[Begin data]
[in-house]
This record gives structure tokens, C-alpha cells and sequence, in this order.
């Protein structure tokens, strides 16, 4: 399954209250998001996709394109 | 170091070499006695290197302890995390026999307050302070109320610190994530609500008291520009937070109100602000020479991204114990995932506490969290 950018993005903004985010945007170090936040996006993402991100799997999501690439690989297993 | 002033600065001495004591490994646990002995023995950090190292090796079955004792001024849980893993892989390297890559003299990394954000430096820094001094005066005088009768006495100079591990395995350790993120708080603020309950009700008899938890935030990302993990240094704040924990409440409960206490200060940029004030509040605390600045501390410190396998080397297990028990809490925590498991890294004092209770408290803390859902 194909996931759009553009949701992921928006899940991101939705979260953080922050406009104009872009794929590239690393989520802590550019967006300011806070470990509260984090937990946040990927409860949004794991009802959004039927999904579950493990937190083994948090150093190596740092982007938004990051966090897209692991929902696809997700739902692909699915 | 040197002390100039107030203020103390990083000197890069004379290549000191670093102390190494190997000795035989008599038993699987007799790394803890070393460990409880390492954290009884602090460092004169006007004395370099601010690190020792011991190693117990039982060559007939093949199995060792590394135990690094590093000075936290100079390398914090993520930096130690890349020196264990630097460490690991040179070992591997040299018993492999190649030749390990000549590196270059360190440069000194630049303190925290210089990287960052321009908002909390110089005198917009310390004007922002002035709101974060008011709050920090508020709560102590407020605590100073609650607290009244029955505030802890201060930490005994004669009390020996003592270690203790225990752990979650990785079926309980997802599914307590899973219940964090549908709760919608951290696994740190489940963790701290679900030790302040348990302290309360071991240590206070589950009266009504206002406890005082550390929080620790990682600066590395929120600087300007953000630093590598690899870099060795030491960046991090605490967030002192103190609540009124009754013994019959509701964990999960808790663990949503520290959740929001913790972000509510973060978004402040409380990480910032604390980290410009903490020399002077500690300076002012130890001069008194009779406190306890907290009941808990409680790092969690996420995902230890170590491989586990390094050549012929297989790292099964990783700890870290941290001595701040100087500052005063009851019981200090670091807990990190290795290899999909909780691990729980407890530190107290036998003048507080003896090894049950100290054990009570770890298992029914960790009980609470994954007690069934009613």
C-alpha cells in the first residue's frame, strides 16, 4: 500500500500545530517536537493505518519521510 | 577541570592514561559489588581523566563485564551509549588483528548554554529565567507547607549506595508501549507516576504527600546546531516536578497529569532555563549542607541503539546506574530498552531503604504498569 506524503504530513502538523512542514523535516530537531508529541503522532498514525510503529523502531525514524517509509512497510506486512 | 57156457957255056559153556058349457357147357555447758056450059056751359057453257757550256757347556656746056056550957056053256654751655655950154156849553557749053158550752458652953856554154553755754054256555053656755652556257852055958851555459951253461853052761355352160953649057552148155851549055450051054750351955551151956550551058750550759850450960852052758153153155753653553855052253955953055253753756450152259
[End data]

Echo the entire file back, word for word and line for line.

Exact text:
[in-house]
This record gives structure tokens, C-alpha cells and sequence, in this order.
């Protein structure tokens, strides 16, 4: 399954209250998001996709394109 | 170091070499006695290197302890995390026999307050302070109320610190994530609500008291520009937070109100602000020479991204114990995932506490969290 950018993005903004985010945007170090936040996006993402991100799997999501690439690989297993 | 002033600065001495004591490994646990002995023995950090190292090796079955004792001024849980893993892989390297890559003299990394954000430096820094001094005066005088009768006495100079591990395995350790993120708080603020309950009700008899938890935030990302993990240094704040924990409440409960206490200060940029004030509040605390600045501390410190396998080397297990028990809490925590498991890294004092209770408290803390859902 194909996931759009553009949701992921928006899940991101939705979260953080922050406009104009872009794929590239690393989520802590550019967006300011806070470990509260984090937990946040990927409860949004794991009802959004039927999904579950493990937190083994948090150093190596740092982007938004990051966090897209692991929902696809997700739902692909699915 | 040197002390100039107030203020103390990083000197890069004379290549000191670093102390190494190997000795035989008599038993699987007799790394803890070393460990409880390492954290009884602090460092004169006007004395370099601010690190020792011991190693117990039982060559007939093949199995060792590394135990690094590093000075936290100079390398914090993520930096130690890349020196264990630097460490690991040179070992591997040299018993492999190649030749390990000549590196270059360190440069000194630049303190925290210089990287960052321009908002909390110089005198917009310390004007922002002035709101974060008011709050920090508020709560102590407020605590100073609650607290009244029955505030802890201060930490005994004669009390020996003592270690203790225990752990979650990785079926309980997802599914307590899973219940964090549908709760919608951290696994740190489940963790701290679900030790302040348990302290309360071991240590206070589950009266009504206002406890005082550390929080620790990682600066590395929120600087300007953000630093590598690899870099060795030491960046991090605490967030002192103190609540009124009754013994019959509701964990999960808790663990949503520290959740929001913790972000509510973060978004402040409380990480910032604390980290410009903490020399002077500690300076002012130890001069008194009779406190306890907290009941808990409680790092969690996420995902230890170590491989586990390094050549012929297989790292099964990783700890870290941290001595701040100087500052005063009851019981200090670091807990990190290795290899999909909780691990729980407890530190107290036998003048507080003896090894049950100290054990009570770890298992029914960790009980609470994954007690069934009613």
C-alpha cells in the first residue's frame, strides 16, 4: 500500500500545530517536537493505518519521510 | 577541570592514561559489588581523566563485564551509549588483528548554554529565567507547607549506595508501549507516576504527600546546531516536578497529569532555563549542607541503539546506574530498552531503604504498569 506524503504530513502538523512542514523535516530537531508529541503522532498514525510503529523502531525514524517509509512497510506486512 | 57156457957255056559153556058349457357147357555447758056450059056751359057453257757550256757347556656746056056550957056053256654751655655950154156849553557749053158550752458652953856554154553755754054256555053656755652556257852055958851555459951253461853052761355352160953649057552148155851549055450051054750351955551151956550551058750550759850450960852052758153153155753653553855052253955953055253753756450152259